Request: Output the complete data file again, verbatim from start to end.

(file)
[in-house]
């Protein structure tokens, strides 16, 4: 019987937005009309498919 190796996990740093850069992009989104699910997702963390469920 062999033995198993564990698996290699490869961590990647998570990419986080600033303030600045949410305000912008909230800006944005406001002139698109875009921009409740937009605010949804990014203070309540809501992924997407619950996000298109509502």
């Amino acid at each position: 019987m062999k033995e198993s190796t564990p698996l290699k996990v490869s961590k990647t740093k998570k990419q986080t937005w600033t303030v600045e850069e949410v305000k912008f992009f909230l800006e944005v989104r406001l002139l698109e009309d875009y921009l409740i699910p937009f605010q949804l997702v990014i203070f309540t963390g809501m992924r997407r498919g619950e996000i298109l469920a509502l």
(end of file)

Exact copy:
[in-house]
């Protein structure tokens, strides 16, 4: 019987937005009309498919 190796996990740093850069992009989104699910997702963390469920 062999033995198993564990698996290699490869961590990647998570990419986080600033303030600045949410305000912008909230800006944005406001002139698109875009921009409740937009605010949804990014203070309540809501992924997407619950996000298109509502």
């Amino acid at each position: 019987m062999k033995e198993s190796t564990p698996l290699k996990v490869s961590k990647t740093k998570k990419q986080t937005w600033t303030v600045e850069e949410v305000k912008f992009f909230l800006e944005v989104r406001l002139l698109e009309d875009y921009l409740i699910p937009f605010q949804l997702v990014i203070f309540t963390g809501m992924r997407r498919g619950e996000i298109l469920a509502l």